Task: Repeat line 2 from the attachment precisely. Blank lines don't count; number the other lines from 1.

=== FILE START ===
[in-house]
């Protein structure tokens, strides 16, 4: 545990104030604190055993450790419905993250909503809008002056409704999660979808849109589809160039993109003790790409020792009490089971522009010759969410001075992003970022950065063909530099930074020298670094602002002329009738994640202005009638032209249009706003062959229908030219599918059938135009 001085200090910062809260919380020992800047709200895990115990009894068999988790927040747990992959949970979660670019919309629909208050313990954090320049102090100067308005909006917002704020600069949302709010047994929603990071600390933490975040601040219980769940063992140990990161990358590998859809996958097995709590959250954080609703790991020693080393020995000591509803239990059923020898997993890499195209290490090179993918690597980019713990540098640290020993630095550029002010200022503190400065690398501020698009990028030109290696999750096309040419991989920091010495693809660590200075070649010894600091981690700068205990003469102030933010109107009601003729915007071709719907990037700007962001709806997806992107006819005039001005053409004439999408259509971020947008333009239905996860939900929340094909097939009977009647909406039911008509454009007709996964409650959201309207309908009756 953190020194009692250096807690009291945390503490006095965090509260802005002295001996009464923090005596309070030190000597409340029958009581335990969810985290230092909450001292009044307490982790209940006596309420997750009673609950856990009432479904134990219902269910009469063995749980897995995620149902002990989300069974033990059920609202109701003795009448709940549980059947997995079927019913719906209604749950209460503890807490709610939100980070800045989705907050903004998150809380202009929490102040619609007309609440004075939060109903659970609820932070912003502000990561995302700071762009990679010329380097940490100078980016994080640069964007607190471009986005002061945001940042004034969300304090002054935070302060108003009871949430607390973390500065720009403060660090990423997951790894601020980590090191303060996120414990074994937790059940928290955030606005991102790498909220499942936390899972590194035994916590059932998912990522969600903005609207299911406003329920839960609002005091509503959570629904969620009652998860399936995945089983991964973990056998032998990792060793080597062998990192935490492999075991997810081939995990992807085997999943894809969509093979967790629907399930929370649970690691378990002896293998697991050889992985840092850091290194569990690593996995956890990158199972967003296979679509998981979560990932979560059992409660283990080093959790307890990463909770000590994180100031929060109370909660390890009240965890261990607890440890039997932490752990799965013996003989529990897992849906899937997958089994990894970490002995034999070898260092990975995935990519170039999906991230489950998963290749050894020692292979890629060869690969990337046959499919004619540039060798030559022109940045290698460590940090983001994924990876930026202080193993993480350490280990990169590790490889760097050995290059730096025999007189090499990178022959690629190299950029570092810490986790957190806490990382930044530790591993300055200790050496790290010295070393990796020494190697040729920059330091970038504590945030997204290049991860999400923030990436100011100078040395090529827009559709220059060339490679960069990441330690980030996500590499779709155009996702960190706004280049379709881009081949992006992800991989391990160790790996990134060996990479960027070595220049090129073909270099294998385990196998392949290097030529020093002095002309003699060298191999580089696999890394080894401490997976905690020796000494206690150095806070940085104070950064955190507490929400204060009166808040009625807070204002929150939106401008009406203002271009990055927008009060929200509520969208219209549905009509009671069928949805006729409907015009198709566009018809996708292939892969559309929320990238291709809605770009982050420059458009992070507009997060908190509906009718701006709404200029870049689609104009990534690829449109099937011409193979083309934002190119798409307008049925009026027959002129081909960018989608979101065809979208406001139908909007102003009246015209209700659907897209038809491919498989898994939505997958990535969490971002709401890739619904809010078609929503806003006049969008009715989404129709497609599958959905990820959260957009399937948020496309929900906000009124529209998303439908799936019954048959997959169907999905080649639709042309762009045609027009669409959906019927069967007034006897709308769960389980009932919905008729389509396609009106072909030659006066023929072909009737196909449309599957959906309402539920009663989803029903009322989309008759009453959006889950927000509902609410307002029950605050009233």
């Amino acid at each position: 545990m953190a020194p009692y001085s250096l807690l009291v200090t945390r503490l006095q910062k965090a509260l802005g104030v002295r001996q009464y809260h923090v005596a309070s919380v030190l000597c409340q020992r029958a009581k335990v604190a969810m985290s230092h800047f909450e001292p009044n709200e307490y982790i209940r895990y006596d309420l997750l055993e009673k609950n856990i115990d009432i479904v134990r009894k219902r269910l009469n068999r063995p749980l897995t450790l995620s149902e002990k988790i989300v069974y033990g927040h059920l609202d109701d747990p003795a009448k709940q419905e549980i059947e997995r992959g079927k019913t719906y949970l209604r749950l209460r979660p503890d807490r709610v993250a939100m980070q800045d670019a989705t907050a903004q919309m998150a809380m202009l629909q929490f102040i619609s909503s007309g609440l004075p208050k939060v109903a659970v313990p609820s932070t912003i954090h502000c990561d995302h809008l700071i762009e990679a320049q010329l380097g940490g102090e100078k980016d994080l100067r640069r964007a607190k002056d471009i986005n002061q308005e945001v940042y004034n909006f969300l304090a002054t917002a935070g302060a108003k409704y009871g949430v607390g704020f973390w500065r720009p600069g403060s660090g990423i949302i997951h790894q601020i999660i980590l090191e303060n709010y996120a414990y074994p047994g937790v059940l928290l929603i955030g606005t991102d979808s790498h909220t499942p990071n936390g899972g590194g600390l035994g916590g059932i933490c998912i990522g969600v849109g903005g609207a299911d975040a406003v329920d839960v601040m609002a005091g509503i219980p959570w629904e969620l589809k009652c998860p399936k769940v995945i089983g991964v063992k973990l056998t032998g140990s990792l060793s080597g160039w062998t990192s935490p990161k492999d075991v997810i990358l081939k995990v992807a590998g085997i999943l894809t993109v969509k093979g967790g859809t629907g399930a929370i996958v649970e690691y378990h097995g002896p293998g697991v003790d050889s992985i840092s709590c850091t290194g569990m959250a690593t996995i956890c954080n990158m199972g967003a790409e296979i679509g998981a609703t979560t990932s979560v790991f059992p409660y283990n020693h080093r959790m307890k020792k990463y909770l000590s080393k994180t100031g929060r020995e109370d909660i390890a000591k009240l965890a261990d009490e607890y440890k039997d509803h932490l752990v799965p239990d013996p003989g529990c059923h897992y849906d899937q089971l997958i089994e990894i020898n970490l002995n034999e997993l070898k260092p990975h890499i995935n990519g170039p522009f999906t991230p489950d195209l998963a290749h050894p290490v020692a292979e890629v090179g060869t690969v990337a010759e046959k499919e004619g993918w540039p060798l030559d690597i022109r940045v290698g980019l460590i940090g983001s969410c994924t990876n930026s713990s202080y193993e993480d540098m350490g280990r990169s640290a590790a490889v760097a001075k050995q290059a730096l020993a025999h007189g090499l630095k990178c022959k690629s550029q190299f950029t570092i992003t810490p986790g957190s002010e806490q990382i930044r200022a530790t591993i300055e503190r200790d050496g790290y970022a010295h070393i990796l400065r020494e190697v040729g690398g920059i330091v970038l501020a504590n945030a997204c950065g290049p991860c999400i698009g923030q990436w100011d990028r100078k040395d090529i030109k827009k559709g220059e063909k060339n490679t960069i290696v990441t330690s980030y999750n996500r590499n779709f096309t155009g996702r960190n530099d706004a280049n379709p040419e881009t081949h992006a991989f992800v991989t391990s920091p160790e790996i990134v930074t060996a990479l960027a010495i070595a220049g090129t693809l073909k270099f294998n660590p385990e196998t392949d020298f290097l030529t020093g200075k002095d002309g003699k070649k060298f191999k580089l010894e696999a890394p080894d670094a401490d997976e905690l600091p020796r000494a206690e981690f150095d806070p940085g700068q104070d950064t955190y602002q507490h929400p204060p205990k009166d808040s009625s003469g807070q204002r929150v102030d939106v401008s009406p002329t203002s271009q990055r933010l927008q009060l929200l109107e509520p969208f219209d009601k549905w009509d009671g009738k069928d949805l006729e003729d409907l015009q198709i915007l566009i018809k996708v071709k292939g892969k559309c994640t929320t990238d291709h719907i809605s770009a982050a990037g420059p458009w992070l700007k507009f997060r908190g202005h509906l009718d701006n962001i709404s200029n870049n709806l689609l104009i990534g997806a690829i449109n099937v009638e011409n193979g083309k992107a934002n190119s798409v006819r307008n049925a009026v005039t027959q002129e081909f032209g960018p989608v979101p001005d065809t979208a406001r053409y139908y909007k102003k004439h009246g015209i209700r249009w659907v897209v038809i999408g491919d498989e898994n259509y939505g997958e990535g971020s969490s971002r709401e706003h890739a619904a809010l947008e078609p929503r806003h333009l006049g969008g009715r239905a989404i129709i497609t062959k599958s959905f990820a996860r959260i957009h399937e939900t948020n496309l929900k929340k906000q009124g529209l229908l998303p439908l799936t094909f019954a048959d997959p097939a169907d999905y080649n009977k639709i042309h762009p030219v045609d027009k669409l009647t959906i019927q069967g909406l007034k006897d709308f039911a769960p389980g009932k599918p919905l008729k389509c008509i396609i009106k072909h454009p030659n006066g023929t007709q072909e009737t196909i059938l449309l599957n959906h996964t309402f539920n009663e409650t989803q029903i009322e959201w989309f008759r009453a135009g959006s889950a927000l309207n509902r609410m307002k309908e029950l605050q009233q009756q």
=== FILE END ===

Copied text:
């Protein structure tokens, strides 16, 4: 545990104030604190055993450790419905993250909503809008002056409704999660979808849109589809160039993109003790790409020792009490089971522009010759969410001075992003970022950065063909530099930074020298670094602002002329009738994640202005009638032209249009706003062959229908030219599918059938135009 001085200090910062809260919380020992800047709200895990115990009894068999988790927040747990992959949970979660670019919309629909208050313990954090320049102090100067308005909006917002704020600069949302709010047994929603990071600390933490975040601040219980769940063992140990990161990358590998859809996958097995709590959250954080609703790991020693080393020995000591509803239990059923020898997993890499195209290490090179993918690597980019713990540098640290020993630095550029002010200022503190400065690398501020698009990028030109290696999750096309040419991989920091010495693809660590200075070649010894600091981690700068205990003469102030933010109107009601003729915007071709719907990037700007962001709806997806992107006819005039001005053409004439999408259509971020947008333009239905996860939900929340094909097939009977009647909406039911008509454009007709996964409650959201309207309908009756 953190020194009692250096807690009291945390503490006095965090509260802005002295001996009464923090005596309070030190000597409340029958009581335990969810985290230092909450001292009044307490982790209940006596309420997750009673609950856990009432479904134990219902269910009469063995749980897995995620149902002990989300069974033990059920609202109701003795009448709940549980059947997995079927019913719906209604749950209460503890807490709610939100980070800045989705907050903004998150809380202009929490102040619609007309609440004075939060109903659970609820932070912003502000990561995302700071762009990679010329380097940490100078980016994080640069964007607190471009986005002061945001940042004034969300304090002054935070302060108003009871949430607390973390500065720009403060660090990423997951790894601020980590090191303060996120414990074994937790059940928290955030606005991102790498909220499942936390899972590194035994916590059932998912990522969600903005609207299911406003329920839960609002005091509503959570629904969620009652998860399936995945089983991964973990056998032998990792060793080597062998990192935490492999075991997810081939995990992807085997999943894809969509093979967790629907399930929370649970690691378990002896293998697991050889992985840092850091290194569990690593996995956890990158199972967003296979679509998981979560990932979560059992409660283990080093959790307890990463909770000590994180100031929060109370909660390890009240965890261990607890440890039997932490752990799965013996003989529990897992849906899937997958089994990894970490002995034999070898260092990975995935990519170039999906991230489950998963290749050894020692292979890629060869690969990337046959499919004619540039060798030559022109940045290698460590940090983001994924990876930026202080193993993480350490280990990169590790490889760097050995290059730096025999007189090499990178022959690629190299950029570092810490986790957190806490990382930044530790591993300055200790050496790290010295070393990796020494190697040729920059330091970038504590945030997204290049991860999400923030990436100011100078040395090529827009559709220059060339490679960069990441330690980030996500590499779709155009996702960190706004280049379709881009081949992006992800991989391990160790790996990134060996990479960027070595220049090129073909270099294998385990196998392949290097030529020093002095002309003699060298191999580089696999890394080894401490997976905690020796000494206690150095806070940085104070950064955190507490929400204060009166808040009625807070204002929150939106401008009406203002271009990055927008009060929200509520969208219209549905009509009671069928949805006729409907015009198709566009018809996708292939892969559309929320990238291709809605770009982050420059458009992070507009997060908190509906009718701006709404200029870049689609104009990534690829449109099937011409193979083309934002190119798409307008049925009026027959002129081909960018989608979101065809979208406001139908909007102003009246015209209700659907897209038809491919498989898994939505997958990535969490971002709401890739619904809010078609929503806003006049969008009715989404129709497609599958959905990820959260957009399937948020496309929900906000009124529209998303439908799936019954048959997959169907999905080649639709042309762009045609027009669409959906019927069967007034006897709308769960389980009932919905008729389509396609009106072909030659006066023929072909009737196909449309599957959906309402539920009663989803029903009322989309008759009453959006889950927000509902609410307002029950605050009233």